The 1960s have come represent a decade in turmoil, and that’s true. With Vietnam, political and racial unrest, it doesn’t appear too far removed from our current times; but in the heart of the sixties, Beatlemania took over and defined the decade. A Hard Day’s Night was the Beatles’ first movie (they would come to do five), and is one of my favorite comedies. The day-in-a-life exploration of famous band doesn’t simply focus on their celebrity, but their individual personalities and life as friends….and it’s funny as hell. Let’s explore one of my favorite movies of the sixties that no band today could remake.
A Hard Day’s Night follows the Beatles as they’re preparing to perform an upcoming concert. As they struggle to remain out of trouble beforehand, they get involved in a series of hijinks including hunting down Paul’s rascally grandfather and coming up with interesting answers to boring reporters questions.
Allowing the audience into the inner sanctum, past the madness that came to define the Beatles is what sells A Hard Day’s Night. Screenwriter Alun Owen went on tour with the group and put a lot of what he saw into his loose adaptation of their lives; he gave the boys distinct personas that were exaggerated off-shoots of their real personalities. In less than an hour and a half you come to foster a connection with each member of the band, whether they’re your favorite or not. There’s no least or best in this film as each member of the band is fantastic; John is the smartass, Paul the responsible one, Ringo is the outsider and George is methodical. It’s surprising to see the level of strong acting from each of them considering they had no acting experience prior to the movie (on-screen acting at least). The level of skill in their performances makes you question the amount of acting they do off-screen, but I chalk it up to them being able to play themselves, no matter the amount of exaggeration.
A highlight of the film is watching the group play together, and play doesn’t mean singing. At various moments the boys break away from their managers and are able to have fun on their own. Yes, these moments turn into early music videos, but by being able to just sing and interact, you witness the genuine bond of friendship they have. The first musical sequence on the train, as well as another one where they frolic in a field, emphasizes that despite their stardom they were still teenagers traveling with their best mates. It’s almost a sad time capsule of a pure moment in their history when they were able to simply be who they were and appreciate each other.
I mentioned this being one of my favorite comedies and the amount of absurdist humor is consistent. Similar to the moment where the boys interact with each other, the most humorous jokes come from how childish they are. When a stuffy old man on the train annoys them, they stand outside the train compartment asking “Hey, mister, can we have our ball back?” It’s followed by a scene of them magically running beside the moving train (one of them on a bike no less) screaming about their ball. My personal favorite moment is a gleefully childish John Lennon playing in the bathtub complete with torpedoes and bubbles. This may sound like a refrain, but for all the money they have their funniest moments being when they’re allowed to act their age, or younger!
Of course, it wouldn’t be a movie about fame if we didn’t watch the Beatles (by the way, the group is never referred to by name during the course of events) perform and be hounded by girls. Director Richard Lester filmed several scenes of real fans screaming and crying while watching the group, adding a documentary-esque feel to events. The sheer madness of these fans is palatable during the final concert scene, with young girls tearing their hair out and sobbing; how could they enjoy the music while doing all that? A famous sequence of the boys being interviewed by a slew of reporters emphasizes the mundane existence of being a celebrity, forced to answer questions that have little connection to their life; Ring0 is asked whether he’s a mod or a rocker (he calls himself a “mocker”) while Paul’s so used to being questioned about his love life that he doesn’t hear a question asking about his relationship with his father – he responds “No, we’re just good friends.” This sequence is why the aforementioned scenes of them alone are so important; they’re clustered in a big room fending off questions and reporters hoping to have a piece of them, that you – and them – appreciate the moments where they can breathe.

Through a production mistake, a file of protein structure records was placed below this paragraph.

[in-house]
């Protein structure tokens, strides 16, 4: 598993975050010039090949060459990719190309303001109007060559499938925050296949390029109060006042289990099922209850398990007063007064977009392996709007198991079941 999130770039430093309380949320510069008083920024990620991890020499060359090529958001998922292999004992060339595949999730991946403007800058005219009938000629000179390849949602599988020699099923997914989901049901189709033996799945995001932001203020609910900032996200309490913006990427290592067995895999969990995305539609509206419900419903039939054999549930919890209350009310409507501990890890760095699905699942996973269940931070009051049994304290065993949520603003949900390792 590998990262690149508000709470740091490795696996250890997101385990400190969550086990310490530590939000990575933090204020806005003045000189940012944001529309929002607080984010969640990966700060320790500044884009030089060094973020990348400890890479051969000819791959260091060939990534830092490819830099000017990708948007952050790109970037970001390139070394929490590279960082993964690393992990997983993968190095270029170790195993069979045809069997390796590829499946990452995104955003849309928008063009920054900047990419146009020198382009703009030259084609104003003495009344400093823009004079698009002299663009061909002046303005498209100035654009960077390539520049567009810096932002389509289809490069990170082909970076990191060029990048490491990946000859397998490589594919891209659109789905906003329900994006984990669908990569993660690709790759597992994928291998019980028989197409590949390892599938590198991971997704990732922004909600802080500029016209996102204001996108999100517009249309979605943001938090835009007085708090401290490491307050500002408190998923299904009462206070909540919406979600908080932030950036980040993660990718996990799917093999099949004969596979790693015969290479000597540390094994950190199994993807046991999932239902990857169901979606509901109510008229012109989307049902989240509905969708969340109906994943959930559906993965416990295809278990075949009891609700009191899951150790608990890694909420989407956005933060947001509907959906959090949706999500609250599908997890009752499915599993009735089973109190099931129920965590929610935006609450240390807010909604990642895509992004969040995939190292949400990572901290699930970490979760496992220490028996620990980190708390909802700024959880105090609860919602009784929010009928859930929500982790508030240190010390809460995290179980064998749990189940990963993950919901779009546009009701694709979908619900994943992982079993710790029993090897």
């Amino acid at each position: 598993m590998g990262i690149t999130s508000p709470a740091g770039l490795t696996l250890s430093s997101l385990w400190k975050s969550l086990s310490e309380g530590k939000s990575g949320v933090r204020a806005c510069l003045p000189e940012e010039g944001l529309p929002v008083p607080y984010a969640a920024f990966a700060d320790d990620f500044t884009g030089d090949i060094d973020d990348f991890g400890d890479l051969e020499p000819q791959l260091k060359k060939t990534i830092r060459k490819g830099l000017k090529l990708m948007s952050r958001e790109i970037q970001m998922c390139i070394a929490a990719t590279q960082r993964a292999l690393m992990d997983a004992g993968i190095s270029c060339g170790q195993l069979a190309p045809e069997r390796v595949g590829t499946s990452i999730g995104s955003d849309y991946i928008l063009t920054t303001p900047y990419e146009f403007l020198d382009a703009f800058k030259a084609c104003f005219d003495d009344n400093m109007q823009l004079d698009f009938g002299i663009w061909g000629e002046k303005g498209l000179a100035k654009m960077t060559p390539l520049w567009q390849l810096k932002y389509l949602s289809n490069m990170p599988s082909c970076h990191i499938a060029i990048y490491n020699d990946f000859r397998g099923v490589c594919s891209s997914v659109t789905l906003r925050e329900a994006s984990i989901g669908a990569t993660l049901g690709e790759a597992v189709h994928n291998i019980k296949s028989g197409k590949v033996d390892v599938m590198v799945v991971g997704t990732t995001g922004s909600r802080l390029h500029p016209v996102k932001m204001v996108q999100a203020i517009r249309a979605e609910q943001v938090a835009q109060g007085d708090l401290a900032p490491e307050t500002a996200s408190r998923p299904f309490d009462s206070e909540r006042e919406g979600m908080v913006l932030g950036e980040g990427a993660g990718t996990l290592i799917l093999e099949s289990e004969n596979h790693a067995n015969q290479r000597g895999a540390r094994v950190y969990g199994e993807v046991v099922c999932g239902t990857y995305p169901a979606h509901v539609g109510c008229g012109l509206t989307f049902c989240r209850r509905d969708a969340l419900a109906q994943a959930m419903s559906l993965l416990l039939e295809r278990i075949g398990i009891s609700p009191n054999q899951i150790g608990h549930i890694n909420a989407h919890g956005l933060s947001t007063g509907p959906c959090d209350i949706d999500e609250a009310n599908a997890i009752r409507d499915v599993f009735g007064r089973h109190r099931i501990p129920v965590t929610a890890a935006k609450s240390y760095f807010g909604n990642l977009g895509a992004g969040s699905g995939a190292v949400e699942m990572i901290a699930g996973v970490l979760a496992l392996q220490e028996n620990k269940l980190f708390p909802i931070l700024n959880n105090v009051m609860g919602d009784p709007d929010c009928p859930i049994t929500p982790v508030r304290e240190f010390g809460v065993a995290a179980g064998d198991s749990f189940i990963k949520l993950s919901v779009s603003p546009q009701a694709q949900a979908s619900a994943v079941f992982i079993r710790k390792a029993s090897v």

There’s a lot I haven’t touched on, including the hilariously mean-spirited Wilfrid Brambell as Paul’s grandfather, but to say too much ruins the overall effect. A Hard Day’s Night is a surreal, manic satire on the world of stardom in a way that could only be told with the Beatles (the Spice Girls tried it in the ‘90s and look how that turned out). The group themselves portray their roles with an irony, heart, and charisma that truly makes you believe you’re interacting with the Beatles and are along for the ride. It’s a classic in the representation of a band that remains unparalleled and would inspire music for decades to come; on top of that it’s a satire of our own love of celebrity. It’s one of the best musical comedies out there and one of the best definers of the insanity that would eventually turn the ‘60s into a dark time.
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A freelance film critic whose work fuels the Rotten Tomatoes meter. I've been published on The Hollywood Reporter, Remezcla, and The Daily Beast. I've been featured in the L.A. Times. I currently run two podcasts, Citizen Dame and Ticklish Business.